A recent review of Literature and research into the effects of hydrotherapy in hip and knee pain found the following:
Hydrotherapy is beneficial prior to surgery
- In 2009 Gill et al found that land based and pool based exercise can improve both pain and physical function in patients with OA of the hip or knee.
- Those participants who completed the pool based exercise had less pain immediately after the session and the next day, compared to the land based exercise group.
- Providing home based exercises outlined by a physiotherapist was found to give further improvement.
- This can provide significant benefits for patients who are trying to delay the need for a joint replacement, but also for those awaiting surgery.
Hydrotherapy is beneficial immediately after joint replacement
- In 2009 Rahmann et al identified the benefits of commencing hydrotherapy exercise immediately after hip and knee replacement surgery.
- Hydrotherapy assisted joint range of movement, pain and reduced swelling.
- It was proposed that this occurred due to changes in the autonomic and circulatory systems when in water.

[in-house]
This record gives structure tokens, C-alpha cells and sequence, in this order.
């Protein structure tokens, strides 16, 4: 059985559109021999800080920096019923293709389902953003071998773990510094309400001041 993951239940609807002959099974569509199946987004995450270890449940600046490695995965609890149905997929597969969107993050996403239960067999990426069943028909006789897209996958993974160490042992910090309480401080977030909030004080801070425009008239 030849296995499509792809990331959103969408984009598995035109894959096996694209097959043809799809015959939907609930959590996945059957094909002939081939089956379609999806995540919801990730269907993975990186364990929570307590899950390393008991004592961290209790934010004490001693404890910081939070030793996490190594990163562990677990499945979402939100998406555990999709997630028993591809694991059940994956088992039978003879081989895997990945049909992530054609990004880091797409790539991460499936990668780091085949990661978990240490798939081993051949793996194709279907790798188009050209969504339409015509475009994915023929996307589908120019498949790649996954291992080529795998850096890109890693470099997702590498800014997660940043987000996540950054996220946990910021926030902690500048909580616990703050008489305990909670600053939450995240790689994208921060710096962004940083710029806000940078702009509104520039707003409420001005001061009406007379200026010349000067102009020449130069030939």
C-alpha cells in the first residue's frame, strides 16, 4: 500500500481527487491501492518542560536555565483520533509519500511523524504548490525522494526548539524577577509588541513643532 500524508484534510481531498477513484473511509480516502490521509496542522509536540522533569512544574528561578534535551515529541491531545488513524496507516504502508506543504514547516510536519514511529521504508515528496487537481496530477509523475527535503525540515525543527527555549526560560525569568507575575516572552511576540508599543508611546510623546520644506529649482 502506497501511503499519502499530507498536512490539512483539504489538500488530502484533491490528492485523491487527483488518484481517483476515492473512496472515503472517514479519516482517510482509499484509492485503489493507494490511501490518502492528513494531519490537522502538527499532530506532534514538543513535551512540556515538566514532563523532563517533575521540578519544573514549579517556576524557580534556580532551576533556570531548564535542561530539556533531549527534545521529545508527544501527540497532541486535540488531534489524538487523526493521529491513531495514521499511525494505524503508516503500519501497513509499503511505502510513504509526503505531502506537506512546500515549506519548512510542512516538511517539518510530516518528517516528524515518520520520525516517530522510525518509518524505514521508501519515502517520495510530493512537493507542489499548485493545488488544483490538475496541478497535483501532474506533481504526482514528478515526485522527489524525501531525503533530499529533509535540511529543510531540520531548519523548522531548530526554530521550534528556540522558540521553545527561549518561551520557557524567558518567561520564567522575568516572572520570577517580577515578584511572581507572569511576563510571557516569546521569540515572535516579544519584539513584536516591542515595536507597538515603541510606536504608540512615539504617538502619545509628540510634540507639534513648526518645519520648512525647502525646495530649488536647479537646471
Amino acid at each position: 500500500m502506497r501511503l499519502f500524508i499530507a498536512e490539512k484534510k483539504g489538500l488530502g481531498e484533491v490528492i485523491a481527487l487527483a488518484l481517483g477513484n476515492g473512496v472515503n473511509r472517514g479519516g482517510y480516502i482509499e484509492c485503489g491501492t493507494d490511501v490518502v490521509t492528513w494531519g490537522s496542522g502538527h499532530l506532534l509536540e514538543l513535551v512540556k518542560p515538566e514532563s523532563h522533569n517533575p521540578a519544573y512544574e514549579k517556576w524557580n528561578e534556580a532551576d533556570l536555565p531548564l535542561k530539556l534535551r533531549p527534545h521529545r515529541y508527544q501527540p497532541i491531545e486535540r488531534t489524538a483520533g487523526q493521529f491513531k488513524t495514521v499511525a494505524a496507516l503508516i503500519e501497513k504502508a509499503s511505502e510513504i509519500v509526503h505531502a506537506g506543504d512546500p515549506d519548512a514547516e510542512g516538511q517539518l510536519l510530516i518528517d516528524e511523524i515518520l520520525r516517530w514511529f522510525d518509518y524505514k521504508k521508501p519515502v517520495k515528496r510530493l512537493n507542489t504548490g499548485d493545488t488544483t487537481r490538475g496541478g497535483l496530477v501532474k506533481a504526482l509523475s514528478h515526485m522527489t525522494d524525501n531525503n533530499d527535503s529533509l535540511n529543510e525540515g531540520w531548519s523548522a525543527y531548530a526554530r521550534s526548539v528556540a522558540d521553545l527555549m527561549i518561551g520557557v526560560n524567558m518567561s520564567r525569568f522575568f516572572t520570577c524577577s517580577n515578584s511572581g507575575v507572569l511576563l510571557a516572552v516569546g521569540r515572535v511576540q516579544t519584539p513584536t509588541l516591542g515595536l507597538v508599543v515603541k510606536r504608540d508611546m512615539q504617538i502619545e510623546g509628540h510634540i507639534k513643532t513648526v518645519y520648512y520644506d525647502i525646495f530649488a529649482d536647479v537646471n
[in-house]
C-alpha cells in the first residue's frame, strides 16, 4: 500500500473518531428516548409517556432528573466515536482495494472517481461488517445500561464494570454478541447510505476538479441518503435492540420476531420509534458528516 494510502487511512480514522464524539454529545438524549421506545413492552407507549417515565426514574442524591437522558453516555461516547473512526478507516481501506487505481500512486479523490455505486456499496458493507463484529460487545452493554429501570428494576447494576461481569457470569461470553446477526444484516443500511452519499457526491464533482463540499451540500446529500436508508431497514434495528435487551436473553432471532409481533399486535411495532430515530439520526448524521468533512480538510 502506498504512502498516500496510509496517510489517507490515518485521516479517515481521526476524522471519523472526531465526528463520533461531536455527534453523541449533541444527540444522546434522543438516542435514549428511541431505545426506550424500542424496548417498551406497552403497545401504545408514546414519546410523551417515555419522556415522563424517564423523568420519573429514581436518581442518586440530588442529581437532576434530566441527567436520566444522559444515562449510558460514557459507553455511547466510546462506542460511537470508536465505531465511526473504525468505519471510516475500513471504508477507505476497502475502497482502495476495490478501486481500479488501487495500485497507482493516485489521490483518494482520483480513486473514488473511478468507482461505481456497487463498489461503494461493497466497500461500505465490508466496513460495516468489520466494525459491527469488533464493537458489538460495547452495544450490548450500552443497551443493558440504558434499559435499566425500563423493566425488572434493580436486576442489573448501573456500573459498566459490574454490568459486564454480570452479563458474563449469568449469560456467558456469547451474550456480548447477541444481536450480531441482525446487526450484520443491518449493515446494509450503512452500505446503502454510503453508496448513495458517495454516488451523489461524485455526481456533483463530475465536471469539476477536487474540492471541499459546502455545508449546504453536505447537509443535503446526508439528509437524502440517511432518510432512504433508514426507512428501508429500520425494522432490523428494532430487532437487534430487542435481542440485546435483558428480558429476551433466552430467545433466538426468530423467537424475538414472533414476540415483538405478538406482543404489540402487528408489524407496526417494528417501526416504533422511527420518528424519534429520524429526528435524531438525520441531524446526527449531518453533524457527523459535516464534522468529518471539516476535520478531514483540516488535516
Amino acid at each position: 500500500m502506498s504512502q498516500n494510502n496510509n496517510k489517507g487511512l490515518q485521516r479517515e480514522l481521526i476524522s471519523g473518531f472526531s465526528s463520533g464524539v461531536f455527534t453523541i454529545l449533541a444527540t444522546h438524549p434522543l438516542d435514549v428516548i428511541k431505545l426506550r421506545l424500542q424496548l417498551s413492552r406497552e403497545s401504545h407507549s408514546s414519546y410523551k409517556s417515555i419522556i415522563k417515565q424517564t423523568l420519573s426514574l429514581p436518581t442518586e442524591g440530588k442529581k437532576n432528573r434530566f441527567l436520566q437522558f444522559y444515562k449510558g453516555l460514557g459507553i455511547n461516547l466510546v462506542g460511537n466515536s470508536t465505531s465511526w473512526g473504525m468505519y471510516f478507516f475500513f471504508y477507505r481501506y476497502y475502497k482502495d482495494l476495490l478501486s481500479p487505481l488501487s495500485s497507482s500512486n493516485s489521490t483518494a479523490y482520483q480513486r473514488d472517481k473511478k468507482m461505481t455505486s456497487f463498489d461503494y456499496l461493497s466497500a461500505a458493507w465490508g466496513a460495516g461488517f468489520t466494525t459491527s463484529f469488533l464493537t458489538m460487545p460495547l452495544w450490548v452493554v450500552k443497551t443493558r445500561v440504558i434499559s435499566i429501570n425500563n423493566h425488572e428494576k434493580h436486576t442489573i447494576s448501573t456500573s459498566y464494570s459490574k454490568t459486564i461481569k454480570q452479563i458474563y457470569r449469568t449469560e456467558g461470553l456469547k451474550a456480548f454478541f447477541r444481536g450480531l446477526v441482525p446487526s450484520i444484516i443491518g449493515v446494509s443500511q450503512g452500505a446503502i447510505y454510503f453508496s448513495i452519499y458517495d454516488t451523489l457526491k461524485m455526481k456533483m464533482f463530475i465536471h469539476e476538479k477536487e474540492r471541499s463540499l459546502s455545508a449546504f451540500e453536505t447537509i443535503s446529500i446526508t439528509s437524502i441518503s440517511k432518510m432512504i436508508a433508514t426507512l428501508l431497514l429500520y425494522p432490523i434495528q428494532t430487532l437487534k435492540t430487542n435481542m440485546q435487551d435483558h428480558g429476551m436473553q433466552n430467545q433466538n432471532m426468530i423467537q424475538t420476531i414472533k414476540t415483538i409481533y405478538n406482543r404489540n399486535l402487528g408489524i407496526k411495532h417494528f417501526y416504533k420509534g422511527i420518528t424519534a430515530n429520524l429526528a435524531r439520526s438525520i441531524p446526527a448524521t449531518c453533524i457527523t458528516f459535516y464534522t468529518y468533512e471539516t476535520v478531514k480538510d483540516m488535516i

- It was found that specific hydrotherapy exercises guided by a physiotherapist provided better results than increased treatment on the ward or generalised hydrotherapy.
- Improved mobility after 14 days was noted in the specific hydrotherapy group compared to the groups who had not received the hydrotherapy program.
- No adverse effects were reported throughout the study and appropriate care was taken with all surgical wounds.
- The conclusions from the research indicate that patients can gain a significant advantage to their recovery when commencing hydrotherapy after a joint replacement.
Lifecare physiotherapists would be happy to discuss any of your patients hydrotherapy needs.
It is advised that anyone undertaking a hydrotherapy program undergo a full assessment prior to commencing in the pool, and receive an individualised program provided by their physiotherapist.
Gill SD, McBurney H, Schulz DL. Land-based versus pool-based exercise for people awaiting joint replacement surgery of the hip or knee: results of a randomized controlled trial. Arch Phys Med Rehabil 2009; 90: 388-394
Rahmann AE, Brauer SG, Nitz JC. A specific inpatient aquatic physiotherapy program improves strength after total hip or knee replacement surgery: a randomized controlled trial. Arch Phys Med Rehabil 2009; 90: 745 -755